The People's Governor

    "Among those sitting down with Crist: representatives from Walt Disney Parks & Resorts, Darden Restaurants, State Farm Insurance Cos., St. Joe Co., GrayRobinson, and Broad and Cassel. Officials from the University of Central Florida will also attend the meeting, which will be held at Darden's corporate headquarters in Orlando. The governor's office said the meeting will be closed to the public." "Crist to meet with business heavyweights". See also "Crist huddles with big business elites".

    Early Primary Fight Continues

    "One day after Florida Democratic officials said they would defy the national party and press ahead with plans for a Jan.29 presidential primary, the consequences became a bit clearer. One early casualty: the state party's Oct.26-28 convention in Orlando, which had been expected to draw the entire Democratic presidential field to Walt Disney World. Instead, the candidates will likely be no-shows." "Fallout looms for state Democrats on early primary".

    "State Democrats, who defied the Democratic National Committee Sunday by sticking to the Jan. 29 presidential primary election despite the threatened loss of all their delegates, got a muted response Monday. Or more precisely, no response at all." "State Democrats' decision met with silence".

    "Voters trying to understand the brouhaha over Florida's early presidential primary need only refer to, ahem, the Democratic National Committee's Delegate Selection Rule 20c(1b). ... the arcane precept is being dusted off now that Florida faces sanctions from the DNC for moving up its primary to Jan. 29. The DNC's calendar allows only four smaller states to vote that early. The penalties become official at 5 p.m. Saturday. Florida delegates will be excluded from the 2008 Democratic convention. And a pledge signed by all of the major candidates not to campaign in scofflaw states goes into effect." "Rule keeps candidates on a tight leash".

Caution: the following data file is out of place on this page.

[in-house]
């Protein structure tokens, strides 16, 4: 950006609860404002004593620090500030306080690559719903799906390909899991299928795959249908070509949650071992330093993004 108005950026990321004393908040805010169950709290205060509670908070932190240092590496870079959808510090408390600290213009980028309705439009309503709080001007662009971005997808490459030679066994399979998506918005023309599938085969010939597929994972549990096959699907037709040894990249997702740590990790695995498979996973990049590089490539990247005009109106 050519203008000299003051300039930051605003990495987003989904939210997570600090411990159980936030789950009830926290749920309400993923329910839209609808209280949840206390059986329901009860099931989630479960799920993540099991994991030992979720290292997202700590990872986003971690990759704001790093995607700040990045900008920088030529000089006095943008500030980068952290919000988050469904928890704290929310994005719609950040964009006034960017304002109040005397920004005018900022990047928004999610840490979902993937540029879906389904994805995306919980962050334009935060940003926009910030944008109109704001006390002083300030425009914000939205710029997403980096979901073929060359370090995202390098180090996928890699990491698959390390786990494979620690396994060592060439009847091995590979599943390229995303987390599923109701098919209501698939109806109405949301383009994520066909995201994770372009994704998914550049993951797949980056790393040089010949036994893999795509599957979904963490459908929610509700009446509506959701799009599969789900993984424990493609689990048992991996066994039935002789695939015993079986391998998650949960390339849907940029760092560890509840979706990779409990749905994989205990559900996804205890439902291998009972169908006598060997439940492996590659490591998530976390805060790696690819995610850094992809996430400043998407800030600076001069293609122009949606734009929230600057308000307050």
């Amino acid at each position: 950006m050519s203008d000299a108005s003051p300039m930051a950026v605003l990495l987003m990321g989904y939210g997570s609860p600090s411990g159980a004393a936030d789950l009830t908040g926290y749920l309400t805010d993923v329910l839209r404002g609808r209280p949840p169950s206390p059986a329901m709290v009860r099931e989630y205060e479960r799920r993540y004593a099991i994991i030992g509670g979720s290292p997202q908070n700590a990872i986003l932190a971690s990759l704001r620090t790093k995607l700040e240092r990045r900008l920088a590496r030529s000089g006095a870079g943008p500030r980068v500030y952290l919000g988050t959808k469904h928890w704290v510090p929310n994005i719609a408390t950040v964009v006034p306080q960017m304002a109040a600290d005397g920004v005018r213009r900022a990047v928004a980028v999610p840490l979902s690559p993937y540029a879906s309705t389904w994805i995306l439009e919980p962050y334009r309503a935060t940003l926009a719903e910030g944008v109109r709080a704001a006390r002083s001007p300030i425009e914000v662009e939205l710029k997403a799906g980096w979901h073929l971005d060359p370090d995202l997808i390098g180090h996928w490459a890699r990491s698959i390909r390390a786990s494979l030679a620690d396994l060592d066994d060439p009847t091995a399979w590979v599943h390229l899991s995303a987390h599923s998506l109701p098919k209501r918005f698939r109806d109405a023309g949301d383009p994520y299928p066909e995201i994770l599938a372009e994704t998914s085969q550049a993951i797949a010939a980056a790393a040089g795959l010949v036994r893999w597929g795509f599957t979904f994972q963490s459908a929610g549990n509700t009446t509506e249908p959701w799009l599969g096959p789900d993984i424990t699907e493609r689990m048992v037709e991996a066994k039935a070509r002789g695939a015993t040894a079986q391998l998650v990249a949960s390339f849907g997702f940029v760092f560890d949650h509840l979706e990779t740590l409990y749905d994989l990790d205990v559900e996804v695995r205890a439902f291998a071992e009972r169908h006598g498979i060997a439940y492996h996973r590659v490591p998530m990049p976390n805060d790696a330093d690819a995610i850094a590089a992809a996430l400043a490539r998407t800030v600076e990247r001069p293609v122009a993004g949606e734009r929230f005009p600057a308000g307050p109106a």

Nevertheless, "Democratic Party leaders confident state won't be penalized": " Florida Democratic Party leaders confidently predicted Monday that the state will have a full delegation voting at the party's national convention next year, despite threatened penalties for having a primary on Jan. 29."

    The Sun-Sentinel editorial board writes that "Florida Democrats showed a lot of courage this past weekend in standing up to the Democratic National Committee." "Florida Democrats right to stand up to DNC". The St. Pete Times editors chime in with this: "Florida Democrats show spine". Howard Troxler says "Don't woo us later if you don't love us now".

    Comedy Show

    "She has battled velociraptors, pterodactyls and T-Rexes. Laura Dern's next challenge: Taking on Katherine Harris -- or rather her persona."

    So says Variety, which reported Monday that Dern has been cast as Harris in HBO Films' upcoming production of Recount, a re-telling of 2000's election mess.

    The cast appears to be relatively star-studded. Aside from Dern, who starred in the political satire Citizen Ruth in between Jurassic Parks, Variety says Kevin Spacey is set to play Democratic attorney Ron Klain; Denis Leary will portray Democratic consultant Michael Whouley. And playing the battling ex-secretaries of state are Tom Wilkinson as James Baker and John Hurt as Warren Christopher. ...

    There seems to be some merit in having someone well-versed in comedy doing a piece on Florida politics.
    "Recounting Florida politics 2000 Election mess gets HBO treatment".

    "Florida's Shame"